Figure 6. Preparative chromatography scaled from the analysis completed on the small scale column. Slight differences in retention time are related to the differences in the plumbing configuration and dwell volumes between the analytical and preparative systems.

A loading study is performed at the small scale to determine how much sample mass can be loaded on the column. The goal is to maximize the load without compromising the resolution. Improved peak resolution leads to higher loads and better purity for isolated compounds. Higher column loading reduces the number of runs required for obtaining enough material for subsequent experiments. The chromatography from the loading study is depicted in Figure 5. The conservative 35 μL injection volume shows good resolution between all of the compounds in the mixture and is subsequently scaled for the preparative run on the large column. A total volume of 600 μL was injected on the 19 x 150 mm preparative SFC column. Figure 6 compares the chromatography using the small scale modified gradient at maximum load with the large-scale chromatography used for the isolation. The selectivity is identical, a critical factor when using analytical chromatography as a scouting tool for isolation and purification. The differences in retention time and resolution between the analytical and preparative chromatograms can be attributed to factors including system volume and injection mode. In particular, the patented modifier stream injection mode* is employed for all Waters preparative SFC systems, minimizing the solvent effect and therefore improving throughput and efficiency.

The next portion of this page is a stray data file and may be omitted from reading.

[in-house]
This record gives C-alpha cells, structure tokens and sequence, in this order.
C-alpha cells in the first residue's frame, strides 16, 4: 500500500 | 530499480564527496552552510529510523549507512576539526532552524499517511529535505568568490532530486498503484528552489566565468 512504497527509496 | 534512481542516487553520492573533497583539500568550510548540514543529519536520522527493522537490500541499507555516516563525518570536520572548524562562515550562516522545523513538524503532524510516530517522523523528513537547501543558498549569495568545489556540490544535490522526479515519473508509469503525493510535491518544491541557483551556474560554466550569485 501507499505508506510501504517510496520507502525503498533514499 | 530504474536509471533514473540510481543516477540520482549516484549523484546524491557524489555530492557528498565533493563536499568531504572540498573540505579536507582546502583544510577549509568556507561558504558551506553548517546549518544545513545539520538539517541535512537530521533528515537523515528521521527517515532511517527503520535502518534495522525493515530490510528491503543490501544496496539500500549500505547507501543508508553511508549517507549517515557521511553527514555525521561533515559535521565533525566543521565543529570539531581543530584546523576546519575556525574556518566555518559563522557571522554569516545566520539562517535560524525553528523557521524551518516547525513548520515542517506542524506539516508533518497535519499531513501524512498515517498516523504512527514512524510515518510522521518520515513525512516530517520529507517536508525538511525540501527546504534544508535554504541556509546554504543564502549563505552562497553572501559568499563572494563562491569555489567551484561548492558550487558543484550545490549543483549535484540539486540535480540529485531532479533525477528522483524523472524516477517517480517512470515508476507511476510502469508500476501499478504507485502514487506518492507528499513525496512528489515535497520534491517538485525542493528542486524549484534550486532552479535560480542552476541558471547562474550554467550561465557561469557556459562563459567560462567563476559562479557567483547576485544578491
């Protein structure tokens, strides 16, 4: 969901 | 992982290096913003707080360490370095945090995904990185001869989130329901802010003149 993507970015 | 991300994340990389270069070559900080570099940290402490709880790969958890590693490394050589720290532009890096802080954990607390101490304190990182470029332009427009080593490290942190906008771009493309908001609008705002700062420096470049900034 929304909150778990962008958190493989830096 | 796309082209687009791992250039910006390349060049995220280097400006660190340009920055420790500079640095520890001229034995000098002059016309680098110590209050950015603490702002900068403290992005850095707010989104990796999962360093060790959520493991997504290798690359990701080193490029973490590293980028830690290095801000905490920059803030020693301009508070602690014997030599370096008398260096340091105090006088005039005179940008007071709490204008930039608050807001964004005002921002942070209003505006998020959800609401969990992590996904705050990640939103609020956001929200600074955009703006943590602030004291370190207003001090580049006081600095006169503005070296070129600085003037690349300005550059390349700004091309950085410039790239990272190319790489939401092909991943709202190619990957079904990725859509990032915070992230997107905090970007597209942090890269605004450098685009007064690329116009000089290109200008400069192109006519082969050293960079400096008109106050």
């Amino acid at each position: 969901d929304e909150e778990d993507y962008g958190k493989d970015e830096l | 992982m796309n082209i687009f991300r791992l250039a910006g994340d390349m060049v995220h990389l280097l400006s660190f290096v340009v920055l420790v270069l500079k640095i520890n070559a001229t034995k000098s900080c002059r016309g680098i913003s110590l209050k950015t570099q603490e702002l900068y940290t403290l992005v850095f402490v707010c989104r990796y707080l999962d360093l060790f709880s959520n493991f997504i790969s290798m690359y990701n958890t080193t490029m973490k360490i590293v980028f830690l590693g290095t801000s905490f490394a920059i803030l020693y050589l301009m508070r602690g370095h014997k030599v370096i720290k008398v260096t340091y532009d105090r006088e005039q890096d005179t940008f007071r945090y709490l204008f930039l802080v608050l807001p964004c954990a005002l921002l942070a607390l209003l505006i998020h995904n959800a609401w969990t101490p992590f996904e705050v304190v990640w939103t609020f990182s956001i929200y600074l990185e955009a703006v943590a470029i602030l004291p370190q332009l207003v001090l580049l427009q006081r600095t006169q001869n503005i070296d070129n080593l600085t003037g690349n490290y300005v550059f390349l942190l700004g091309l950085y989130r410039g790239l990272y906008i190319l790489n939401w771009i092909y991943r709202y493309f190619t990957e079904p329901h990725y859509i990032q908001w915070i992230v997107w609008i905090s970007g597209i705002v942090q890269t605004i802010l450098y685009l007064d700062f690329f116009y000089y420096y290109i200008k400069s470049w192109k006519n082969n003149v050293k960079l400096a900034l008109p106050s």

* US Patent #6,576,125

CONCLUSIONS

  • The basic principles of liquid chromatography can be applied to supercritical fluid chromatography (SFC).

  • Supercritical fluid chromatography can be run at increased flow rates making isolations faster and increasing throughput.

  • Samples with limited solubility can be dissolved in dimethyl sulfoxide and purified using SFC. Using DMSO for sample dissolution makes the purification process easier by reducing the uncertainty associated with sample solubility.

  • Resolution and loading of samples dissolved in DMSO can be improved when compared to the same samples dissolved in methanol. Better sample resolution leads to products with higher purity. Higher loading improves the efficiency of the purification process.

  • Column selectivity impacts the separation of mixture components. Screening different columns with fast gradients leads to a decision about which preparative column to use for isolating the compounds in the sample.

  • The ability to scale between analytical and preparative OBD columns leads to identical separations at both the small and large scales, provided that the injection volume, slope, and gradient time are scaled correctly and the chemistry and particle size remain constant. Column scalability removes uncertainty in peak identification, thus facilitating higher purification process efficiency.

References

1. Optimum Bed Density (OBD) Columns: Enabling Technology for Laboratory-Scale Isolation and Purification. Waters White Paper 720001939EN 2006 Nov.

Waters Corporation

34 Maple Street

Milford, MA01757U.S.A.

T: 1 508 478 2000

F: 1 508 872 1990

www.waters.com

Related Content:

News